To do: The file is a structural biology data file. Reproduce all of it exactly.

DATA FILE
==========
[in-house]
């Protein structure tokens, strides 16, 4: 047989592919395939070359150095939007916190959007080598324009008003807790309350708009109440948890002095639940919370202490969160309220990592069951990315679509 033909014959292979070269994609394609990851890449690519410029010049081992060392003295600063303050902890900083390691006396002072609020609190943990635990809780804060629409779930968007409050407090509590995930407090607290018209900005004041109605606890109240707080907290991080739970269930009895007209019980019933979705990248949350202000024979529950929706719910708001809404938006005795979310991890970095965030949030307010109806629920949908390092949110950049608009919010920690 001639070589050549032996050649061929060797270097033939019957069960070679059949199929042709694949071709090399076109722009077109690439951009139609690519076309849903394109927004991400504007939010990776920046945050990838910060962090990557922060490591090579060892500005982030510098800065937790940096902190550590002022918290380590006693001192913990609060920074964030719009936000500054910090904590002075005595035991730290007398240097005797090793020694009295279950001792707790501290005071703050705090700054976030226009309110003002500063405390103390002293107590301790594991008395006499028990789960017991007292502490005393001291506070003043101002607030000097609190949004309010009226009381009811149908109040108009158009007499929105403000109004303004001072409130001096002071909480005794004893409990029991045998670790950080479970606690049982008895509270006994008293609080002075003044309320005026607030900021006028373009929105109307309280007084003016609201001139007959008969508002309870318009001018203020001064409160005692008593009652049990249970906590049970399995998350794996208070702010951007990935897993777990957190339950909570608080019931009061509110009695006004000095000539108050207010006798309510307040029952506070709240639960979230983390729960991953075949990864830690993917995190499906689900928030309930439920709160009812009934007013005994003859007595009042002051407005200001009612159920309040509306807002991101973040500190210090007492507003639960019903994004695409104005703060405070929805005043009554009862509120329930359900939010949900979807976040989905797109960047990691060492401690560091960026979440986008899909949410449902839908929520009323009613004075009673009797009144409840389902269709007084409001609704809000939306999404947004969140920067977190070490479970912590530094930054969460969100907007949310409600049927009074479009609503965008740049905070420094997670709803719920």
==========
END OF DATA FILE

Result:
[in-house]
């Protein structure tokens, strides 16, 4: 047989592919395939070359150095939007916190959007080598324009008003807790309350708009109440948890002095639940919370202490969160309220990592069951990315679509 033909014959292979070269994609394609990851890449690519410029010049081992060392003295600063303050902890900083390691006396002072609020609190943990635990809780804060629409779930968007409050407090509590995930407090607290018209900005004041109605606890109240707080907290991080739970269930009895007209019980019933979705990248949350202000024979529950929706719910708001809404938006005795979310991890970095965030949030307010109806629920949908390092949110950049608009919010920690 001639070589050549032996050649061929060797270097033939019957069960070679059949199929042709694949071709090399076109722009077109690439951009139609690519076309849903394109927004991400504007939010990776920046945050990838910060962090990557922060490591090579060892500005982030510098800065937790940096902190550590002022918290380590006693001192913990609060920074964030719009936000500054910090904590002075005595035991730290007398240097005797090793020694009295279950001792707790501290005071703050705090700054976030226009309110003002500063405390103390002293107590301790594991008395006499028990789960017991007292502490005393001291506070003043101002607030000097609190949004309010009226009381009811149908109040108009158009007499929105403000109004303004001072409130001096002071909480005794004893409990029991045998670790950080479970606690049982008895509270006994008293609080002075003044309320005026607030900021006028373009929105109307309280007084003016609201001139007959008969508002309870318009001018203020001064409160005692008593009652049990249970906590049970399995998350794996208070702010951007990935897993777990957190339950909570608080019931009061509110009695006004000095000539108050207010006798309510307040029952506070709240639960979230983390729960991953075949990864830690993917995190499906689900928030309930439920709160009812009934007013005994003859007595009042002051407005200001009612159920309040509306807002991101973040500190210090007492507003639960019903994004695409104005703060405070929805005043009554009862509120329930359900939010949900979807976040989905797109960047990691060492401690560091960026979440986008899909949410449902839908929520009323009613004075009673009797009144409840389902269709007084409001609704809000939306999404947004969140920067977190070490479970912590530094930054969460969100907007949310409600049927009074479009609503965008740049905070420094997670709803719920």